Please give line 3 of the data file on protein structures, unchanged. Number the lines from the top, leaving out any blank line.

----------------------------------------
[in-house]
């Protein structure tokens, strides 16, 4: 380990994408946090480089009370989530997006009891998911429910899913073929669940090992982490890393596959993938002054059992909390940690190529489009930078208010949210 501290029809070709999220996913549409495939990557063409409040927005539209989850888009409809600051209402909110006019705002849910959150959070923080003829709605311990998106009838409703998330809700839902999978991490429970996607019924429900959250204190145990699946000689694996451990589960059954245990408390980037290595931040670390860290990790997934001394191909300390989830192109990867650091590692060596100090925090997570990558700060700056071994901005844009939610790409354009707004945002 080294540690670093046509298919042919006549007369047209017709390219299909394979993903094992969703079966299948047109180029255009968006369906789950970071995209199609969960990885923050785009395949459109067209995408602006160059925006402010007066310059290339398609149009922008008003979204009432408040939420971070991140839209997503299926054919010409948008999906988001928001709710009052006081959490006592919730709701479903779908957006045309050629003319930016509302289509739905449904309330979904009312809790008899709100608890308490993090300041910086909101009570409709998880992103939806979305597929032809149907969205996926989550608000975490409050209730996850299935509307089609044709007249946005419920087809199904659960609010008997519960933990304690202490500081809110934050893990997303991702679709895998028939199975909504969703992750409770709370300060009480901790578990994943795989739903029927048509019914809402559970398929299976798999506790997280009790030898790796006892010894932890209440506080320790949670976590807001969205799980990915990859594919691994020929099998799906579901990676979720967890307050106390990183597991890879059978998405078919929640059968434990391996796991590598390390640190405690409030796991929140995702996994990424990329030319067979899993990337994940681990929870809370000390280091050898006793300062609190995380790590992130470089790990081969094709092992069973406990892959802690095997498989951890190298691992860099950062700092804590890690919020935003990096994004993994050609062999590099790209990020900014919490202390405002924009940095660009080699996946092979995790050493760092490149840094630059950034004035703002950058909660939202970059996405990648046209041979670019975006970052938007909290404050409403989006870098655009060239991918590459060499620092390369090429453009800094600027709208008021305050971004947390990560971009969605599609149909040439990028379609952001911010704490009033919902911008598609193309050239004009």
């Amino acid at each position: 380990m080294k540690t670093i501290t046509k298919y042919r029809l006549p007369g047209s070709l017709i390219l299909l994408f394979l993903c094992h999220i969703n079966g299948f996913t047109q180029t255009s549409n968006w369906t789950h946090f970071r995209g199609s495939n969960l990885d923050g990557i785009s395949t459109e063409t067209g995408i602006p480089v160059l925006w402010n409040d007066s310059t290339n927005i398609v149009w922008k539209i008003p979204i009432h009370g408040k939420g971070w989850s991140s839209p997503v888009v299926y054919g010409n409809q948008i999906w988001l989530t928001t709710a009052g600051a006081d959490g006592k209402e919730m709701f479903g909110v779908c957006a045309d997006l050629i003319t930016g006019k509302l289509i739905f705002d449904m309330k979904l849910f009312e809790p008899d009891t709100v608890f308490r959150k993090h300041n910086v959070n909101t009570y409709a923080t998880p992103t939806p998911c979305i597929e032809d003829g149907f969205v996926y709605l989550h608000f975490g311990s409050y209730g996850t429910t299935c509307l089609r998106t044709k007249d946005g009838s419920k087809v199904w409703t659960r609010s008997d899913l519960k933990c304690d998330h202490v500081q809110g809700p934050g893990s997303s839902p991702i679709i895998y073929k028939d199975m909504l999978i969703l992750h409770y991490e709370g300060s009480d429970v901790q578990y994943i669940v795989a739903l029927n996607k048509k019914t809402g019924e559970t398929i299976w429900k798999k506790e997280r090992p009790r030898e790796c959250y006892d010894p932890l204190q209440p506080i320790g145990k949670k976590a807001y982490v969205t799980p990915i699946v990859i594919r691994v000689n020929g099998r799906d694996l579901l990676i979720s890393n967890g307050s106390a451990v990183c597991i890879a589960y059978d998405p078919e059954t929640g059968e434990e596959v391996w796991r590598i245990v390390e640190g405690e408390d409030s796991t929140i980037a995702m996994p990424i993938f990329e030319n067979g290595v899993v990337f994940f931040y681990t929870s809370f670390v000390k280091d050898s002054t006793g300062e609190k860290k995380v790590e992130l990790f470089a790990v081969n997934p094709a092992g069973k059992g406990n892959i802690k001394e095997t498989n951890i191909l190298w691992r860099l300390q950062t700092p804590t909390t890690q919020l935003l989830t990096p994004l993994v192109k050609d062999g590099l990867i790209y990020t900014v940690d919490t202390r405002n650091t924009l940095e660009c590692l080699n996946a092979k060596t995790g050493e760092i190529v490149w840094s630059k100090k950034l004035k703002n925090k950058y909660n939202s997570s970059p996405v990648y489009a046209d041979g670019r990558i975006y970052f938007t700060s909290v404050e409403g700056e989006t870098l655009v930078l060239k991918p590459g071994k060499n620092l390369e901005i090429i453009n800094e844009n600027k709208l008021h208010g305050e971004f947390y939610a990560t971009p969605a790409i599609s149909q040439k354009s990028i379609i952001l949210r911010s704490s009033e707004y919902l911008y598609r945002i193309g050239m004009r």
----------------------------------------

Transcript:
């Amino acid at each position: 380990m080294k540690t670093i501290t046509k298919y042919r029809l006549p007369g047209s070709l017709i390219l299909l994408f394979l993903c094992h999220i969703n079966g299948f996913t047109q180029t255009s549409n968006w369906t789950h946090f970071r995209g199609s495939n969960l990885d923050g990557i785009s395949t459109e063409t067209g995408i602006p480089v160059l925006w402010n409040d007066s310059t290339n927005i398609v149009w922008k539209i008003p979204i009432h009370g408040k939420g971070w989850s991140s839209p997503v888009v299926y054919g010409n409809q948008i999906w988001l989530t928001t709710a009052g600051a006081d959490g006592k209402e919730m709701f479903g909110v779908c957006a045309d997006l050629i003319t930016g006019k509302l289509i739905f705002d449904m309330k979904l849910f009312e809790p008899d009891t709100v608890f308490r959150k993090h300041n910086v959070n909101t009570y409709a923080t998880p992103t939806p998911c979305i597929e032809d003829g149907f969205v996926y709605l989550h608000f975490g311990s409050y209730g996850t429910t299935c509307l089609r998106t044709k007249d946005g009838s419920k087809v199904w409703t659960r609010s008997d899913l519960k933990c304690d998330h202490v500081q809110g809700p934050g893990s997303s839902p991702i679709i895998y073929k028939d199975m909504l999978i969703l992750h409770y991490e709370g300060s009480d429970v901790q578990y994943i669940v795989a739903l029927n996607k048509k019914t809402g019924e559970t398929i299976w429900k798999k506790e997280r090992p009790r030898e790796c959250y006892d010894p932890l204190q209440p506080i320790g145990k949670k976590a807001y982490v969205t799980p990915i699946v990859i594919r691994v000689n020929g099998r799906d694996l579901l990676i979720s890393n967890g307050s106390a451990v990183c597991i890879a589960y059978d998405p078919e059954t929640g059968e434990e596959v391996w796991r590598i245990v390390e640190g405690e408390d409030s796991t929140i980037a995702m996994p990424i993938f990329e030319n067979g290595v899993v990337f994940f931040y681990t929870s809370f670390v000390k280091d050898s002054t006793g300062e609190k860290k995380v790590e992130l990790f470089a790990v081969n997934p094709a092992g069973k059992g406990n892959i802690k001394e095997t498989n951890i191909l190298w691992r860099l300390q950062t700092p804590t909390t890690q919020l935003l989830t990096p994004l993994v192109k050609d062999g590099l990867i790209y990020t900014v940690d919490t202390r405002n650091t924009l940095e660009c590692l080699n996946a092979k060596t995790g050493e760092i190529v490149w840094s630059k100090k950034l004035k703002n925090k950058y909660n939202s997570s970059p996405v990648y489009a046209d041979g670019r990558i975006y970052f938007t700060s909290v404050e409403g700056e989006t870098l655009v930078l060239k991918p590459g071994k060499n620092l390369e901005i090429i453009n800094e844009n600027k709208l008021h208010g305050e971004f947390y939610a990560t971009p969605a790409i599609s149909q040439k354009s990028i379609i952001l949210r911010s704490s009033e707004y919902l911008y598609r945002i193309g050239m004009r």